Modi, Biden to discuss trade issues, jet engine, drone deals during meet


September 07, 2023 10:37 pm | Updated September 08, 2023 05:48 am IST – NEW DELHI

Students give final touches to a painting of Prime Minister Narendra Modi and U.S. President Joe Biden at an art school in Mumbai on September 7, 2023 ahead of the two-day G-20 summit in New Delhi.

Students give final touches to a painting of Prime Minister Narendra Modi and U.S. President Joe Biden at an art school in Mumbai on September 7, 2023 ahead of the two-day G-20 summit in New Delhi.
| Photo Credit: AFP

Progress on the deal to jointly manufacture jet engines in India, purchase of MQ-9B armed drones, agreement on civil nuclear liability and trade are expected to be the top issues on the agenda as Prime Minister Narendra Modi and U.S. President Joe Biden hold bilateral talks late on Friday, a day before the G-20 summit. Further discussions as well as some of the deals are expected in January when Mr. Biden is likely to visit India and officials said India is looking to have the Quad leaders summit on January 26 or a day before possibly with the leaders as chief guests.

High technology cooperation under the Initiative on Critical and Emerging Technology (iCET) will also be reviewed following up on the announcements from Mr. Modi’s state visit to Washington D.C. in June, official sources said

Talks on global issues

The meeting is an opportunity for the two leaders to discuss the situation in Ukraine, US-China relations, as well as India-China relations and the situation along the Line of Actual Control (LAC), a source said. The India-U.S. nuclear deal and civil nuclear liability agreement will be discussed as well as announcements on new investments, sources added.

The leaders are likely to discuss outstanding trade issues, given that the U.S. has dropped most World Trade Organisation (WTO) cases against India in the past few months and India has moved on dropping tariff increases against the U.S. on certain commodities. In particular, Mr. Biden has been keen to see India join the Indo-Pacific Economic Forum’s ‘Trade’ pillar launched in May 2022, which India has so far stayed away from.

“I think there’s a desire and a good possibility [of India joining IPEF trade pillar]. But we shouldn’t settle for bringing it back to where it was four or five years ago…I think we have a higher ambition for where we can go. And you’ll see record trade, I believe, in the next 12 months, given the reduction in tariffs,” U.S. Ambassador to India Eric Garcetti told The Hindu ahead of the summit. However, he didn’t hold out much hope that the U.S. would restore India’s GSP special status for exports, that was revoked in 2019, as it needs congressional approval.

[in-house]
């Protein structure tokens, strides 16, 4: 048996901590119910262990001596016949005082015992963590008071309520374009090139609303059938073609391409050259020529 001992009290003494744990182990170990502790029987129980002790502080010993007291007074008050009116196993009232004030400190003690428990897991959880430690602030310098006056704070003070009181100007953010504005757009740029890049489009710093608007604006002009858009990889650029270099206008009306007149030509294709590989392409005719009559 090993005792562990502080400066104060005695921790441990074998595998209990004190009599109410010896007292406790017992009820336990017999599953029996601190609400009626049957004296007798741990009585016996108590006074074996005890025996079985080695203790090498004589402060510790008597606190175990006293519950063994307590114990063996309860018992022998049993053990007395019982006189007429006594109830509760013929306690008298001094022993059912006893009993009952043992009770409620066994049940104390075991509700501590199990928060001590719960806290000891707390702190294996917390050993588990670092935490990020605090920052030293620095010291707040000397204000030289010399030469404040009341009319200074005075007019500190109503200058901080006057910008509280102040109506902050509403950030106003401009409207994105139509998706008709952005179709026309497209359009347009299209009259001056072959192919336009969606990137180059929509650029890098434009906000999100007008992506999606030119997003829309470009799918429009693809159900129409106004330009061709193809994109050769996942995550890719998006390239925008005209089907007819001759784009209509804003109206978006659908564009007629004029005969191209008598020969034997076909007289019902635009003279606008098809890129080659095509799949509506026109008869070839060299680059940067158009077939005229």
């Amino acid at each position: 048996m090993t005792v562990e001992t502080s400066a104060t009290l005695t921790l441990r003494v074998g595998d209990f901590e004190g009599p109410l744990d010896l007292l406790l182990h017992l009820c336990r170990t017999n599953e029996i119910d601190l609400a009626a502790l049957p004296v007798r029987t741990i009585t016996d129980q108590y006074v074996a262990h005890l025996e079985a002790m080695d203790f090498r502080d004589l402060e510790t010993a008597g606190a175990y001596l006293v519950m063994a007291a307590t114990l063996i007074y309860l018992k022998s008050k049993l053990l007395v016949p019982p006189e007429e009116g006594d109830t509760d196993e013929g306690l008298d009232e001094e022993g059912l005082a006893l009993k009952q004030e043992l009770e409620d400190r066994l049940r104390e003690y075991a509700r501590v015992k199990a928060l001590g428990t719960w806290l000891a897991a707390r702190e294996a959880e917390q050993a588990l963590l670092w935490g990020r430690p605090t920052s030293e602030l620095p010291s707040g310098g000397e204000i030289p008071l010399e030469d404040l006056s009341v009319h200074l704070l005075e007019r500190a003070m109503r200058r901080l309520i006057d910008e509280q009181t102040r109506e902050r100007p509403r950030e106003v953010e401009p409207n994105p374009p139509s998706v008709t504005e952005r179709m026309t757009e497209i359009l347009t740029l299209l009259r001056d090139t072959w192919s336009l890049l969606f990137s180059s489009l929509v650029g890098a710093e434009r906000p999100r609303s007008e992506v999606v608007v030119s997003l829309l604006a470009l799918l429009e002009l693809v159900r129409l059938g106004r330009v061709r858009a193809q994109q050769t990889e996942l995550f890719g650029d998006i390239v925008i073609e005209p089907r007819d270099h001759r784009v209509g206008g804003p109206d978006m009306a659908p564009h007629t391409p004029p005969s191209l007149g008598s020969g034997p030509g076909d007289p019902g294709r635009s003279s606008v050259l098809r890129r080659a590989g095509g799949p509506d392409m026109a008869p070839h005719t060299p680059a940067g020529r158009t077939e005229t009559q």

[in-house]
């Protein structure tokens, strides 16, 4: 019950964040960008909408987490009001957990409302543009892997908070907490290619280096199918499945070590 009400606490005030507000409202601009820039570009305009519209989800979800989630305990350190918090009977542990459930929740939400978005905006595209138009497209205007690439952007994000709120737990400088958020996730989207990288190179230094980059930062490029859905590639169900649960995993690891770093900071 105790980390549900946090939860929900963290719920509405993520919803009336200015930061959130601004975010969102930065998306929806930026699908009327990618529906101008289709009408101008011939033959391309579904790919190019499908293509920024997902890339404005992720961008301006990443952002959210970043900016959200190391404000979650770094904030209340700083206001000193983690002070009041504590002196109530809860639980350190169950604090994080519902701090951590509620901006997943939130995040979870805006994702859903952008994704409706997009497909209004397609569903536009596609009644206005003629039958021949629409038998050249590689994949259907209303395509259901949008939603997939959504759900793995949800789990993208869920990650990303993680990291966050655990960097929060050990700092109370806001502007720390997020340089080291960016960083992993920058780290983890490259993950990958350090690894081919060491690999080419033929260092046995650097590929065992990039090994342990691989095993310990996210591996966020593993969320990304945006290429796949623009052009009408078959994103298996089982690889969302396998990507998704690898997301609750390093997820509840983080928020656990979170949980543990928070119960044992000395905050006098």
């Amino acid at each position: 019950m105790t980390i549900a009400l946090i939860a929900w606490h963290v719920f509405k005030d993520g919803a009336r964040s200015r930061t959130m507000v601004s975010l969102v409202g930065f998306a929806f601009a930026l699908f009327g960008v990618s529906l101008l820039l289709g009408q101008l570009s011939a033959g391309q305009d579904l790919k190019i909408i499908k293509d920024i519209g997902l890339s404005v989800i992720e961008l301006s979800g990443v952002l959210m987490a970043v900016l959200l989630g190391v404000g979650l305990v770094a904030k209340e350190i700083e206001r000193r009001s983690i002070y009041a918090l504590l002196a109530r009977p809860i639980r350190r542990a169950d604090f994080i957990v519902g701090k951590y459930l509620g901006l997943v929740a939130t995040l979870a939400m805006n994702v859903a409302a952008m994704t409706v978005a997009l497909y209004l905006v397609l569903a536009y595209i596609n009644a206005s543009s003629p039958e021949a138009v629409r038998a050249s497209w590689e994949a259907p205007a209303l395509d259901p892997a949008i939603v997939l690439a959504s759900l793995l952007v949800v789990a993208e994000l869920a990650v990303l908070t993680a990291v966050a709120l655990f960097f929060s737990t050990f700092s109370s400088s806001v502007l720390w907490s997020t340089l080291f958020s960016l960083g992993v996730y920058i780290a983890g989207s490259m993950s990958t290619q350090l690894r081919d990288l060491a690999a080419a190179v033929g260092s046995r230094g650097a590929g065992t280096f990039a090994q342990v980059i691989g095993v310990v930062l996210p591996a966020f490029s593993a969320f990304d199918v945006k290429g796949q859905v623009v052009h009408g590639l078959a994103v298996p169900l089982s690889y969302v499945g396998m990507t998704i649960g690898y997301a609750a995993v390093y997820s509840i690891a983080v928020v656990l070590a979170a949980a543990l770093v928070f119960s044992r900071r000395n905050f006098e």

Purchase of drones

The Defence Ministry is all set to issue a Letter of Request (LoR) for the purchase of 31 General Atomic MQ-9B armed drones, 15 for the Navy and eight each for the Army and Air Force. This is likely to be issued coinciding with bilateral talks. The Acceptance of Necessity (AoN) was issued by the Defence Acquisition Council as PM Modi landed in the U.S. The cost is estimated at $3,072 million and the deal will happen through the U.S. Foreign Military Sales route.

Based on the LOR, the U.S. Government and MoD will finalise the Letter of Offer and Acceptance (LOA) where details of equipment and terms of the procurement would be negotiated and finalised. A deal could be finalised in January when Mr. Biden is expected to visit India, officials stated.

Eight years since the civil nuclear deal which brought India into the global civil nuclear energy fold, cooperation between the two countries remains stuck over U.S. concerns on India’s nuclear liability law. Keeping this in mind, the two countries recently announced cooperation on Small Modular Reactors.

During the PM’s visit to the U.S. in June, General Electric (GE) and Hindustan Aeronautics Limited (HAL) signed a memorandum of understanding to license manufacture the 414 jet engine in India which has been chosen to power India’s indigenous Light Combat Aircraft (LCA)-MK2. As reported by The Hindu earlier, defence officials had stated that the jet engine deal would see 80% technology transfer for manufacturing including some critical technologies by GE to HAL and the first engine is expected to be ready three years after the contract conclusion.

End August, the proposal to license manufacture the General Electric F-414 jet engine cleared the U.S. Congress as there were no objections raised. Officials explained that since Congress has been already notified, which happened end July, and since there have been no objections inside 30 days, the deal is considered cleared.

While stating that an agreement on this is not expected to be concluded this week, an official in the know said that it is “under progress” and should be done soon.


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